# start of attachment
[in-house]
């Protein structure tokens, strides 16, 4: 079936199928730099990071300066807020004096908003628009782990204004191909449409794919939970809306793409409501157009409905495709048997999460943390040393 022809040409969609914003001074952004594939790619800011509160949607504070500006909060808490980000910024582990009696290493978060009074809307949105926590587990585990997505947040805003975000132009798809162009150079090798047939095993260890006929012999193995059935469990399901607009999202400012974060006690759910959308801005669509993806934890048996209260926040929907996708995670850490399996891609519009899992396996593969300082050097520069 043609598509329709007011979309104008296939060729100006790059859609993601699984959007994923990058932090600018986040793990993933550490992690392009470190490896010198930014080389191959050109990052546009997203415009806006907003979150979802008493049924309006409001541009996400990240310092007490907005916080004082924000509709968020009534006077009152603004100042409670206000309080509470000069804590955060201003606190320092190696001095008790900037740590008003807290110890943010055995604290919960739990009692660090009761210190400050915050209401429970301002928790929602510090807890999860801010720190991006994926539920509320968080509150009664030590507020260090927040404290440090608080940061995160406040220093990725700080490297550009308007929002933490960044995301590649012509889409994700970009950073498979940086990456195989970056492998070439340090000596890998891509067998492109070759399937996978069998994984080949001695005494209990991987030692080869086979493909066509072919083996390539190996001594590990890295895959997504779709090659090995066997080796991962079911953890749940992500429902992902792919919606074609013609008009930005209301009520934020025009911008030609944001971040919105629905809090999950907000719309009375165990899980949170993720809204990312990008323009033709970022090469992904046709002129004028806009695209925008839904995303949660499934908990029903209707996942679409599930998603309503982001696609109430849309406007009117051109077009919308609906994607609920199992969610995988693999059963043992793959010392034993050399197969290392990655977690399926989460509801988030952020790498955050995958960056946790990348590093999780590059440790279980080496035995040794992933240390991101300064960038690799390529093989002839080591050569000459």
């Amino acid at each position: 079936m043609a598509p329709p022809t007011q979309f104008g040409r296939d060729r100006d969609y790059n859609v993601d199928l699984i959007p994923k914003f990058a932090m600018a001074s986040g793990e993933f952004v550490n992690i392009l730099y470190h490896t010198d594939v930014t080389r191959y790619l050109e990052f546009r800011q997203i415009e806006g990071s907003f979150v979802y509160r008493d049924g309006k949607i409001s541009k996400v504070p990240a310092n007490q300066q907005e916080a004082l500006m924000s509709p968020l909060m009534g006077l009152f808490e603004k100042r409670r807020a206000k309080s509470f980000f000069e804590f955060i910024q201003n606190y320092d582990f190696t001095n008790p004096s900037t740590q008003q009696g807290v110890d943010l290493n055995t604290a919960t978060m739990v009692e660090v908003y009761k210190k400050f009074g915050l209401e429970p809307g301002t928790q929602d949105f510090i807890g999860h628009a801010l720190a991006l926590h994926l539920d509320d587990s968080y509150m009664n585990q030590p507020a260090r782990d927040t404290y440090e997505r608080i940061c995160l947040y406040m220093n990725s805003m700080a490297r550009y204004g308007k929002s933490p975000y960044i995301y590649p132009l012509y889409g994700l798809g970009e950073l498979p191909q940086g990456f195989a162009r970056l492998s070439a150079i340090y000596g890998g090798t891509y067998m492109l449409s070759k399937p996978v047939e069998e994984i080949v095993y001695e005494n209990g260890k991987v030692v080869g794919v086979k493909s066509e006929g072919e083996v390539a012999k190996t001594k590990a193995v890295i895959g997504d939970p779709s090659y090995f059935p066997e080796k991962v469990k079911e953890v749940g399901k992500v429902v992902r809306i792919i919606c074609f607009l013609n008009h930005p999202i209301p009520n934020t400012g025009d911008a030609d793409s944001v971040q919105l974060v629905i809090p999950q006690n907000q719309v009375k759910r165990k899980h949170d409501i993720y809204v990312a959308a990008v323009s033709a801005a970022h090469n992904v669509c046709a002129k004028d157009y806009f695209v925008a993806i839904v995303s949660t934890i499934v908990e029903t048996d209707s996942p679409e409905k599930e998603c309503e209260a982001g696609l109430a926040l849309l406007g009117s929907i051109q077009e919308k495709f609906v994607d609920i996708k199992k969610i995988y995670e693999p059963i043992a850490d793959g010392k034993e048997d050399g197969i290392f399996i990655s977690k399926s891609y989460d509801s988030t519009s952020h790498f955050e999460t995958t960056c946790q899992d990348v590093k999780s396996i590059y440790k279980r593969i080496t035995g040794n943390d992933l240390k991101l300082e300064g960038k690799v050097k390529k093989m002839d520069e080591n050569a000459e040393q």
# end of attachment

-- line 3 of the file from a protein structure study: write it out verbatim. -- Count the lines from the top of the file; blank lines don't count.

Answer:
């Amino acid at each position: 079936m043609a598509p329709p022809t007011q979309f104008g040409r296939d060729r100006d969609y790059n859609v993601d199928l699984i959007p994923k914003f990058a932090m600018a001074s986040g793990e993933f952004v550490n992690i392009l730099y470190h490896t010198d594939v930014t080389r191959y790619l050109e990052f546009r800011q997203i415009e806006g990071s907003f979150v979802y509160r008493d049924g309006k949607i409001s541009k996400v504070p990240a310092n007490q300066q907005e916080a004082l500006m924000s509709p968020l909060m009534g006077l009152f808490e603004k100042r409670r807020a206000k309080s509470f980000f000069e804590f955060i910024q201003n606190y320092d582990f190696t001095n008790p004096s900037t740590q008003q009696g807290v110890d943010l290493n055995t604290a919960t978060m739990v009692e660090v908003y009761k210190k400050f009074g915050l209401e429970p809307g301002t928790q929602d949105f510090i807890g999860h628009a801010l720190a991006l926590h994926l539920d509320d587990s968080y509150m009664n585990q030590p507020a260090r782990d927040t404290y440090e997505r608080i940061c995160l947040y406040m220093n990725s805003m700080a490297r550009y204004g308007k929002s933490p975000y960044i995301y590649p132009l012509y889409g994700l798809g970009e950073l498979p191909q940086g990456f195989a162009r970056l492998s070439a150079i340090y000596g890998g090798t891509y067998m492109l449409s070759k399937p996978v047939e069998e994984i080949v095993y001695e005494n209990g260890k991987v030692v080869g794919v086979k493909s066509e006929g072919e083996v390539a012999k190996t001594k590990a193995v890295i895959g997504d939970p779709s090659y090995f059935p066997e080796k991962v469990k079911e953890v749940g399901k992500v429902v992902r809306i792919i919606c074609f607009l013609n008009h930005p999202i209301p009520n934020t400012g025009d911008a030609d793409s944001v971040q919105l974060v629905i809090p999950q006690n907000q719309v009375k759910r165990k899980h949170d409501i993720y809204v990312a959308a990008v323009s033709a801005a970022h090469n992904v669509c046709a002129k004028d157009y806009f695209v925008a993806i839904v995303s949660t934890i499934v908990e029903t048996d209707s996942p679409e409905k599930e998603c309503e209260a982001g696609l109430a926040l849309l406007g009117s929907i051109q077009e919308k495709f609906v994607d609920i996708k199992k969610i995988y995670e693999p059963i043992a850490d793959g010392k034993e048997d050399g197969i290392f399996i990655s977690k399926s891609y989460d509801s988030t519009s952020h790498f955050e999460t995958t960056c946790q899992d990348v590093k999780s396996i590059y440790k279980r593969i080496t035995g040794n943390d992933l240390k991101l300082e300064g960038k690799v050097k390529k093989m002839d520069e080591n050569a000459e040393q």